What Should You Ask God For?

The Creator of the universe wants us to come to Him and make requests. Is there anything specific we should ask for? How could this request change your life?

A common theme in children’s fairy tales is that of someone finding a genie in a bottle. When the finder rubs the bottle, the genie inside is released and grants the finder three wishes.

Have you ever stopped to consider what you would wish for if the offer were made to you? I have, and my answers are no doubt quite a bit different today than they would have been if you had asked me when I was 8 years old!

We know there are no ancient bottles harboring genies just waiting to be released. But we do have access to Someone far more powerful than any mythical genie—the God of all Creation! So what would you ask for if He offered to grant you a wish?

Believe it or not, this is exactly what happened some 3,000 years ago!

God’s offer to Solomon

Very early on in his reign, King Solomon had an amazing experience: “At Gibeon the LORD appeared to Solomon in a dream by night; and God said, ‘Ask! What shall I give you?’” (1 Kings 3:5).

Can you imagine that? The Creator God offered to give Solomon virtually anything—all he had to do was ask! Imagine for a moment what you might have asked for if this offer had been made to you?

Solomon expressed his awe for God, acknowledging that he was greatly humbled by being given such a huge job—to be king over God’s people, Israel. Solomon told God, “I am a little child; I do not know how to go out or come in. And your servant is in the midst of Your people whom You have chosen, a great people, too numerous to be numbered or counted. Therefore give to Your servant an understanding heart to judge Your people, that I may discern between good and evil” (verses 7-9, emphasis added).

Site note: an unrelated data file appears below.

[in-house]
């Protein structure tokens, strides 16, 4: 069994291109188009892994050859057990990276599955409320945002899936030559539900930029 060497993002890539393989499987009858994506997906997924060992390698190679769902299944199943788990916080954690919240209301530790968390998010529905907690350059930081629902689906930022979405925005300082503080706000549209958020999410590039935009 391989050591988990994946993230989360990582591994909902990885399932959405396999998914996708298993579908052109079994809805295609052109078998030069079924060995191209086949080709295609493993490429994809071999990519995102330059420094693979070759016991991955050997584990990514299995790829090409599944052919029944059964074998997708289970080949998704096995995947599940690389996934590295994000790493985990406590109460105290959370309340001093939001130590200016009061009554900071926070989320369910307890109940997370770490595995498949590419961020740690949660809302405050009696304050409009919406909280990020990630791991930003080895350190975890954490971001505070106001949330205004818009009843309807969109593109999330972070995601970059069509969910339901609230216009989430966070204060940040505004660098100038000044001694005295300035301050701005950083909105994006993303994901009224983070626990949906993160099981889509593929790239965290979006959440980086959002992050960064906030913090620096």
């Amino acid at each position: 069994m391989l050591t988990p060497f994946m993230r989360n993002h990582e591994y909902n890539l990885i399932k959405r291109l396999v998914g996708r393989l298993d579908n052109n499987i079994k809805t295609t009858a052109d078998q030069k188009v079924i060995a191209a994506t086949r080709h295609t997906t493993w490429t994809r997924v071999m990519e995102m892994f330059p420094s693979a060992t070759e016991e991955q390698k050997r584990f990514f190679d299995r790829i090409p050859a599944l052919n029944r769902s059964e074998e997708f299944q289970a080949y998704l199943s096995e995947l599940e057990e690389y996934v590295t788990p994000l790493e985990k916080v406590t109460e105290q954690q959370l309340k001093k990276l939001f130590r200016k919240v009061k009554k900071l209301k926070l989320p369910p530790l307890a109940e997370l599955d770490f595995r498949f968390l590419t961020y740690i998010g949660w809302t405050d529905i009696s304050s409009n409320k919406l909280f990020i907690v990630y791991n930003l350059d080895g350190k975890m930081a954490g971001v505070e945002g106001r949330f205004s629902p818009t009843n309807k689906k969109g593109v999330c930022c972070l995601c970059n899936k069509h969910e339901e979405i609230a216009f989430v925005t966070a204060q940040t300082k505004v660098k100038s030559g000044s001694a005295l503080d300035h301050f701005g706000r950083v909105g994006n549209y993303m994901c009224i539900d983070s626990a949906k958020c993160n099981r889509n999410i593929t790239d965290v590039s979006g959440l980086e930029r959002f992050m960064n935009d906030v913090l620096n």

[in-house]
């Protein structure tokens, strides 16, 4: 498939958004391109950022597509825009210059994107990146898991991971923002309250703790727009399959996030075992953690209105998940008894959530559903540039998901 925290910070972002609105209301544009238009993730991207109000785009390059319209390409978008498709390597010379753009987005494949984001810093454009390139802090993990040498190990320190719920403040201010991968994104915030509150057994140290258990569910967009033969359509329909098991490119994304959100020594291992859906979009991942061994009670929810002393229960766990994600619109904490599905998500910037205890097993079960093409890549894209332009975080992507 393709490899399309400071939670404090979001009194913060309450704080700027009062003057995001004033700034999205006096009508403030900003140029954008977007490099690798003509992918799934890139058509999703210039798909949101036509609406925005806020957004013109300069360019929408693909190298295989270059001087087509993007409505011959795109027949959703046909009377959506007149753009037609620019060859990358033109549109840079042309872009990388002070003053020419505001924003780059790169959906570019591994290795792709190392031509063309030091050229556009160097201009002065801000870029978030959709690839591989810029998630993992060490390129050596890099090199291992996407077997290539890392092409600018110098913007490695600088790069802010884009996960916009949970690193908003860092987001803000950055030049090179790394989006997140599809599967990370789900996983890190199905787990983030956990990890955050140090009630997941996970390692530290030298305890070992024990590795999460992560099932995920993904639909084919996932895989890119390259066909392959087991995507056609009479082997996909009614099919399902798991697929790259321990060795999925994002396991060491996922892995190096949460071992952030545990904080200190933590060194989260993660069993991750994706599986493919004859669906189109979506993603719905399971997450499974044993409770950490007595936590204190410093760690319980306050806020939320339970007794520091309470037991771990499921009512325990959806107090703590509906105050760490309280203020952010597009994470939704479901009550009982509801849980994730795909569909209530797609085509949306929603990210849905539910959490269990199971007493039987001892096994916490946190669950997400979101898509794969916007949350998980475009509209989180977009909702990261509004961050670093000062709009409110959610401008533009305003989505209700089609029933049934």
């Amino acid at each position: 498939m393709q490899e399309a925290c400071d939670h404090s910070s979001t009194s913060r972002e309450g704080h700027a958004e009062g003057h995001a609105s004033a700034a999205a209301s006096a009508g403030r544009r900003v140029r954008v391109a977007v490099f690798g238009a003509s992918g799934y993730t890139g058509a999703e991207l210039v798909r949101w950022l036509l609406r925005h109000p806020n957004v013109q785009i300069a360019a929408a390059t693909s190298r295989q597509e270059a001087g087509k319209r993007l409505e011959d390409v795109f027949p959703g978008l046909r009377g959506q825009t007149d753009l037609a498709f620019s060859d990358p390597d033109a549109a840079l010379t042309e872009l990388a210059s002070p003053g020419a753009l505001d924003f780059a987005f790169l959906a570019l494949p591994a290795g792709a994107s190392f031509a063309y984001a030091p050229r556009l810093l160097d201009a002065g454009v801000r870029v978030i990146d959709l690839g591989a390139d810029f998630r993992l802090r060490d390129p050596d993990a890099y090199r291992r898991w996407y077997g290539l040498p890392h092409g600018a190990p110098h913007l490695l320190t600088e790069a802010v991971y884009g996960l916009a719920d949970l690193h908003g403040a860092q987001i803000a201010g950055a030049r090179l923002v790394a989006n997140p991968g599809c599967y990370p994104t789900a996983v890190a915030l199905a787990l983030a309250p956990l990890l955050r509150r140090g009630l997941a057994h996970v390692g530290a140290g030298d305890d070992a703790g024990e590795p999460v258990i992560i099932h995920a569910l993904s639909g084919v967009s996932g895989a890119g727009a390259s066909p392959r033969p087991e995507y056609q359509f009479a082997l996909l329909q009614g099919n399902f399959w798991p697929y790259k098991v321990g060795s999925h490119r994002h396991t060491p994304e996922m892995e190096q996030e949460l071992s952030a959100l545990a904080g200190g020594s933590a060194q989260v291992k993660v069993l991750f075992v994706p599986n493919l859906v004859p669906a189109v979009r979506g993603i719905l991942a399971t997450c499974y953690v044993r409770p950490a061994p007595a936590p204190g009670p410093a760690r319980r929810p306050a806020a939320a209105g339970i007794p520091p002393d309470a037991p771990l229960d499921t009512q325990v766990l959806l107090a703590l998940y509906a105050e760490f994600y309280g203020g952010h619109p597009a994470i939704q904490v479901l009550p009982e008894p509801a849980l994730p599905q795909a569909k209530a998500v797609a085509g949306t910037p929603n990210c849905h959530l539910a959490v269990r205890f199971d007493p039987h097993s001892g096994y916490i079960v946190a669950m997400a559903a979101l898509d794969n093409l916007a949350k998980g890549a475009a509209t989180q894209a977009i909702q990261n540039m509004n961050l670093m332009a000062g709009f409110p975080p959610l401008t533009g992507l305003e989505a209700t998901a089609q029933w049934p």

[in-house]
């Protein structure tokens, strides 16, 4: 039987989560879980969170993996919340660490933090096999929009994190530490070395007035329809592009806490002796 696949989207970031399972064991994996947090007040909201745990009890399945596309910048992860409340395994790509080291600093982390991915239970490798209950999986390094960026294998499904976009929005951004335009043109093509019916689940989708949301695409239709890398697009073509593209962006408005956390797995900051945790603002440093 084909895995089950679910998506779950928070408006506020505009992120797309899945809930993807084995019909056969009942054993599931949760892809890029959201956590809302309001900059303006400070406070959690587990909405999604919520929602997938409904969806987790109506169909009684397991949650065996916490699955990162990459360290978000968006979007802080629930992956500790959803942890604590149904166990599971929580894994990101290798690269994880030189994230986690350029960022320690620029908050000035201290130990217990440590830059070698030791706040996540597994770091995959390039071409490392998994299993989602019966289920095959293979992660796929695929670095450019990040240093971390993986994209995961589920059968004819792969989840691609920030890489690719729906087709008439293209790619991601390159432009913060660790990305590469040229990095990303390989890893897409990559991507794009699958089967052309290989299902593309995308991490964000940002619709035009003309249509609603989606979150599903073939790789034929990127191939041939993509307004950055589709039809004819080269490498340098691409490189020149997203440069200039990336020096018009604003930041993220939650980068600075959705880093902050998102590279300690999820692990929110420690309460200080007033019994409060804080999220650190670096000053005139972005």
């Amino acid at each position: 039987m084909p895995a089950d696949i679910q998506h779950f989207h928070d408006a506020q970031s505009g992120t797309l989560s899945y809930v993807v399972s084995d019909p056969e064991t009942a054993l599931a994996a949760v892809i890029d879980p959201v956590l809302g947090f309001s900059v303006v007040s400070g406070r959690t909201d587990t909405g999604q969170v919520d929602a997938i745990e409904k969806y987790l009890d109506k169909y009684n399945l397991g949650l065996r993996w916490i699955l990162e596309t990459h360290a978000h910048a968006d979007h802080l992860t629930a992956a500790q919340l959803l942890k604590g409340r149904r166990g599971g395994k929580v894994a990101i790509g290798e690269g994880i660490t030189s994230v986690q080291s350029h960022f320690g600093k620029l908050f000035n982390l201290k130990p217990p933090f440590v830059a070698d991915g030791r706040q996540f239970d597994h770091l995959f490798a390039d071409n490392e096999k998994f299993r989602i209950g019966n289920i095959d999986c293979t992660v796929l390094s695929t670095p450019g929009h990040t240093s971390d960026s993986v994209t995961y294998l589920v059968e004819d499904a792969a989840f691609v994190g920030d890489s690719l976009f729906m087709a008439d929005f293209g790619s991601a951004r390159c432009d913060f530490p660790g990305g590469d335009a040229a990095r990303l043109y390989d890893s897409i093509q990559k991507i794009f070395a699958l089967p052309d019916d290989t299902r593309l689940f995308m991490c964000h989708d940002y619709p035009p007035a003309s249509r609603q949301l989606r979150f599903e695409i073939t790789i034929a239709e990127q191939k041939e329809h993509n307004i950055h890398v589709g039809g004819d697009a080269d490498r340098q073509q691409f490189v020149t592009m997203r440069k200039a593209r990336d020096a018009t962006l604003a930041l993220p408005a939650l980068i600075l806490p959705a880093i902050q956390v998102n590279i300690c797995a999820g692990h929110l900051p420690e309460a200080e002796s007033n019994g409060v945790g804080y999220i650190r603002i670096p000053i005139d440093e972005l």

God was pleased with Solomon’s request, and in response He said, “Behold, I have done according to your words; see, I have given you a wise and understanding heart” (verse 12). That proved to be a pretty powerful gift!


The Hebrew word for wise is chakam, and one of its meanings is skillful. It could be used of a craftsman who was skillful in his trade. Spiritually, it describes someone skillful at using the Word of God to discern good and evil.

We can’t become skilled in God’s Word by owning a Bible that just sits on a shelf. We have to dig into it and learn.There are people who are naturally gifted (or have chakam) in some areas—mechanically, musically or athletically. But if they are to truly excel, they must work hard and practice to hone that natural talent. A tradesman who is wise and skillful in his trade has had to work to develop his knowledge and ability.

And so it is with us spiritually. Wisdom or skill with God’s Word doesn’t just happen. God opens our minds to understand, which equates to a natural talent someone may be born with. But we then have to spend time and effort to build and develop that skill, honing it to a fine and valuable point!

A skilled mechanic doesn’t get that way by collecting stacks of Chilton manuals that sit unused on a shelf, and we can’t become skilled in God’s Word by owning a Bible that just sits on a shelf. We have to dig into it and learn.

Becoming wiser in God’s Word

Are you wise in the Word of God? Are you growing in chakam by learning from and using the Word of God in your life? What can we do to grow in this? Consider three simple points:

1. Ask! Even though God hasn’t made a personal offer to us (like He did to Solomon), we can still pray to God for wisdom and understanding. “If any of you lacks wisdom, let him ask of God, who gives to all liberally and without reproach, and it will be given to him” (James 1:5).

2. Learn wisdom from God’s Word. The Bible is a treasure trove of spiritual and practical wisdom. Seek that wisdom through daily Bible study, prayer and meditation. Many years after God asked Solomon that momentous question, Solomon counseled all who would listen to him to seek wisdom (Proverbs 4:7; 19:20; Ecclesiastes 7:12). So take his counsel and spend time studying and learning from the Scriptures.

3. Practice wisdom. “Book knowledge” is not the same as experiential knowledge. We should seek daily to apply the wisdom we learn to our lives.

The benefits of spiritual wisdom from God are far greater than anything a fictional genie in a bottle could ever give!

To learn more, read “The Importance of Wisdom and How to Become Wiser.”

About the Author

Tom Clark

Tom Clark

Tom Clark married his lovely wife, Mary, in 1985. They have three grown children and four grandchildren. Tom was ordained a minister in 1989 and has served congregations in Georgia, Oklahoma, Texas, Missouri, Kansas, Minnesota and North Dakota. He currently pastors the Bentonville, Van Buren and Mena, Arkansas, congregations of the Church of God, a Worldwide Association.

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